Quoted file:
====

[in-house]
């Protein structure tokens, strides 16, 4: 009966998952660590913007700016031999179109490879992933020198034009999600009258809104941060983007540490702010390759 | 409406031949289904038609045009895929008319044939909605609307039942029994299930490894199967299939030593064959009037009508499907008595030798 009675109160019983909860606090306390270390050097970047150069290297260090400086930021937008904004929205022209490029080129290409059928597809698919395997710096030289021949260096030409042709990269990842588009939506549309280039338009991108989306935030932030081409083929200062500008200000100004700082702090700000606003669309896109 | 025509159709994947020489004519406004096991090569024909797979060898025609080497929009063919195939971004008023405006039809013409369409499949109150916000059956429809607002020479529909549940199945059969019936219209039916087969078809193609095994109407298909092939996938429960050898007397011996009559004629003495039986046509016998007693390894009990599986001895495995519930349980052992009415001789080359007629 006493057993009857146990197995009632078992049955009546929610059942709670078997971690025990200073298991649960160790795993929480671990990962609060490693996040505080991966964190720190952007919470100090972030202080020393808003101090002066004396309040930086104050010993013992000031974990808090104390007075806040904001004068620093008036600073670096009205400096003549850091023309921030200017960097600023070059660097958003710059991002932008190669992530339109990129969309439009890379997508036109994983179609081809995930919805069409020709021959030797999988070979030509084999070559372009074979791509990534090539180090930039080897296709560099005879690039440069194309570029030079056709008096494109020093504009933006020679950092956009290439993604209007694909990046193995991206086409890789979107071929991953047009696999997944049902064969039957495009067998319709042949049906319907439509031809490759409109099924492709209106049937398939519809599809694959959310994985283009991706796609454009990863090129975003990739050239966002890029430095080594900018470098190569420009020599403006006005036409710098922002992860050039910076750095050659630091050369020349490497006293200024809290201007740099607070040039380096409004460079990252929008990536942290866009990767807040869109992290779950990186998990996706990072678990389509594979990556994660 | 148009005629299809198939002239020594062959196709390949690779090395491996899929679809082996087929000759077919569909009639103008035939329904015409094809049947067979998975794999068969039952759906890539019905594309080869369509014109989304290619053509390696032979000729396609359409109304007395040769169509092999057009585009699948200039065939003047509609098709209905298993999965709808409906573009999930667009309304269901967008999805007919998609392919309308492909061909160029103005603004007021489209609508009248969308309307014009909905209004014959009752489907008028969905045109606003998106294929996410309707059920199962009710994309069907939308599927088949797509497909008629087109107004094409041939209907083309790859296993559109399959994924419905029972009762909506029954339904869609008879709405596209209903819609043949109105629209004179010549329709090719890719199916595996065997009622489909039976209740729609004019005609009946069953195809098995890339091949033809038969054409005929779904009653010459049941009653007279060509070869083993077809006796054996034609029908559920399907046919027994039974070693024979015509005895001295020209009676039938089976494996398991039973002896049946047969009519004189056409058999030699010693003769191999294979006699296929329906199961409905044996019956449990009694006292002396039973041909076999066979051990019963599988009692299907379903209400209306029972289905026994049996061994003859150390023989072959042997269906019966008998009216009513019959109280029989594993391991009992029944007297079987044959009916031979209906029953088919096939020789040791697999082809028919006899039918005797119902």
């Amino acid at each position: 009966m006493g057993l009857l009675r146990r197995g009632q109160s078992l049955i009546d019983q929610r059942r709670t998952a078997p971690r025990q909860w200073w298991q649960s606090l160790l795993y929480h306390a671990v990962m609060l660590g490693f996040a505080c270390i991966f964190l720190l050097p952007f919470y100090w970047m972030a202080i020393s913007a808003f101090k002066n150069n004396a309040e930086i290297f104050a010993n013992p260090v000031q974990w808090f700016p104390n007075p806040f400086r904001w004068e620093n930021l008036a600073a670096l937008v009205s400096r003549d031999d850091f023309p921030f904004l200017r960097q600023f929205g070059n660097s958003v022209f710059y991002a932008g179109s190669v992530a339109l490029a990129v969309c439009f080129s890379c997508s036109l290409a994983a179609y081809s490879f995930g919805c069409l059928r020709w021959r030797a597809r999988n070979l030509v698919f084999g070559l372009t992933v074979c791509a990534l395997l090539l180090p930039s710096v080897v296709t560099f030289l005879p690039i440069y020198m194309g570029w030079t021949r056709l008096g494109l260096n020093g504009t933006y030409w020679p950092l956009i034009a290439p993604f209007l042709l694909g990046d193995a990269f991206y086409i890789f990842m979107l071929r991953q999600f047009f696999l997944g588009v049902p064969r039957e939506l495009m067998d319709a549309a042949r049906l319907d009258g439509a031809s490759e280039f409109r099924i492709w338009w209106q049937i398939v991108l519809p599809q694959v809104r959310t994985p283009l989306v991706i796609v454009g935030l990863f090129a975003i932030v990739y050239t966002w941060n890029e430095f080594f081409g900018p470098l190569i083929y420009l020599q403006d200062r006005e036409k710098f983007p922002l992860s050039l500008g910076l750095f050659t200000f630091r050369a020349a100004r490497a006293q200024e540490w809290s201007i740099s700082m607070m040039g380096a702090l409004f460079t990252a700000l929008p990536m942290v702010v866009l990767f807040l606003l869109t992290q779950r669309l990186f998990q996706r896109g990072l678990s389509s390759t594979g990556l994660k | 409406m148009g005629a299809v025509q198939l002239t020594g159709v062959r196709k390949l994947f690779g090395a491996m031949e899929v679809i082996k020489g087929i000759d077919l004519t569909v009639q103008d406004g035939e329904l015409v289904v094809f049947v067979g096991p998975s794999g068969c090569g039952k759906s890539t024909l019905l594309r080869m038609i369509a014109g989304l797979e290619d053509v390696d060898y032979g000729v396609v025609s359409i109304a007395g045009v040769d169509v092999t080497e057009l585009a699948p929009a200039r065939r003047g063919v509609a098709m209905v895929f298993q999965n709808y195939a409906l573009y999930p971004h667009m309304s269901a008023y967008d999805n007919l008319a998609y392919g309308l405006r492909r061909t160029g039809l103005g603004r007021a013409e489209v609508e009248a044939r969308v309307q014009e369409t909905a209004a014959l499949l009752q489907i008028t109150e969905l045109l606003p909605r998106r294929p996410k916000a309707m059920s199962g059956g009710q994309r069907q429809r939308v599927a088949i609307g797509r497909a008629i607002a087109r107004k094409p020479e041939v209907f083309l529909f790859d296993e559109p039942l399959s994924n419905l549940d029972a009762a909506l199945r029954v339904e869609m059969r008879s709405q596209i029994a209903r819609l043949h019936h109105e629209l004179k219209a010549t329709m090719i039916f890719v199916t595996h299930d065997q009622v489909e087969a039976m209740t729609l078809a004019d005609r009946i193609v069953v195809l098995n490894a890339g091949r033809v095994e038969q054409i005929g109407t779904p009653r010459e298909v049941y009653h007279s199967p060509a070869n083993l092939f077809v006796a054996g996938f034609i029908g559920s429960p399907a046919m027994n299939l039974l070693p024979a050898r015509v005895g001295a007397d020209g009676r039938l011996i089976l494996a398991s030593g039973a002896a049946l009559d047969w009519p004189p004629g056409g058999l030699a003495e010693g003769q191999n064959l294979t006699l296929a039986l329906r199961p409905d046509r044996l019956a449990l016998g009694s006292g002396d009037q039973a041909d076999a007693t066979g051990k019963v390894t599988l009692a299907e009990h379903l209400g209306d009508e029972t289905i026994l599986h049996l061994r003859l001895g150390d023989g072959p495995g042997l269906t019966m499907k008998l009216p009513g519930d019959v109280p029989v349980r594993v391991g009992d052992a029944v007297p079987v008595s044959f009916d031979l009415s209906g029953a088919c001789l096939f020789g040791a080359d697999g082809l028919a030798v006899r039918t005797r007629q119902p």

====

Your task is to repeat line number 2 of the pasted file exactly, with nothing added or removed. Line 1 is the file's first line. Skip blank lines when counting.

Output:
């Protein structure tokens, strides 16, 4: 009966998952660590913007700016031999179109490879992933020198034009999600009258809104941060983007540490702010390759 | 409406031949289904038609045009895929008319044939909605609307039942029994299930490894199967299939030593064959009037009508499907008595030798 009675109160019983909860606090306390270390050097970047150069290297260090400086930021937008904004929205022209490029080129290409059928597809698919395997710096030289021949260096030409042709990269990842588009939506549309280039338009991108989306935030932030081409083929200062500008200000100004700082702090700000606003669309896109 | 025509159709994947020489004519406004096991090569024909797979060898025609080497929009063919195939971004008023405006039809013409369409499949109150916000059956429809607002020479529909549940199945059969019936219209039916087969078809193609095994109407298909092939996938429960050898007397011996009559004629003495039986046509016998007693390894009990599986001895495995519930349980052992009415001789080359007629 006493057993009857146990197995009632078992049955009546929610059942709670078997971690025990200073298991649960160790795993929480671990990962609060490693996040505080991966964190720190952007919470100090972030202080020393808003101090002066004396309040930086104050010993013992000031974990808090104390007075806040904001004068620093008036600073670096009205400096003549850091023309921030200017960097600023070059660097958003710059991002932008190669992530339109990129969309439009890379997508036109994983179609081809995930919805069409020709021959030797999988070979030509084999070559372009074979791509990534090539180090930039080897296709560099005879690039440069194309570029030079056709008096494109020093504009933006020679950092956009290439993604209007694909990046193995991206086409890789979107071929991953047009696999997944049902064969039957495009067998319709042949049906319907439509031809490759409109099924492709209106049937398939519809599809694959959310994985283009991706796609454009990863090129975003990739050239966002890029430095080594900018470098190569420009020599403006006005036409710098922002992860050039910076750095050659630091050369020349490497006293200024809290201007740099607070040039380096409004460079990252929008990536942290866009990767807040869109992290779950990186998990996706990072678990389509594979990556994660 | 148009005629299809198939002239020594062959196709390949690779090395491996899929679809082996087929000759077919569909009639103008035939329904015409094809049947067979998975794999068969039952759906890539019905594309080869369509014109989304290619053509390696032979000729396609359409109304007395040769169509092999057009585009699948200039065939003047509609098709209905298993999965709808409906573009999930667009309304269901967008999805007919998609392919309308492909061909160029103005603004007021489209609508009248969308309307014009909905209004014959009752489907008028969905045109606003998106294929996410309707059920199962009710994309069907939308599927088949797509497909008629087109107004094409041939209907083309790859296993559109399959994924419905029972009762909506029954339904869609008879709405596209209903819609043949109105629209004179010549329709090719890719199916595996065997009622489909039976209740729609004019005609009946069953195809098995890339091949033809038969054409005929779904009653010459049941009653007279060509070869083993077809006796054996034609029908559920399907046919027994039974070693024979015509005895001295020209009676039938089976494996398991039973002896049946047969009519004189056409058999030699010693003769191999294979006699296929329906199961409905044996019956449990009694006292002396039973041909076999066979051990019963599988009692299907379903209400209306029972289905026994049996061994003859150390023989072959042997269906019966008998009216009513019959109280029989594993391991009992029944007297079987044959009916031979209906029953088919096939020789040791697999082809028919006899039918005797119902």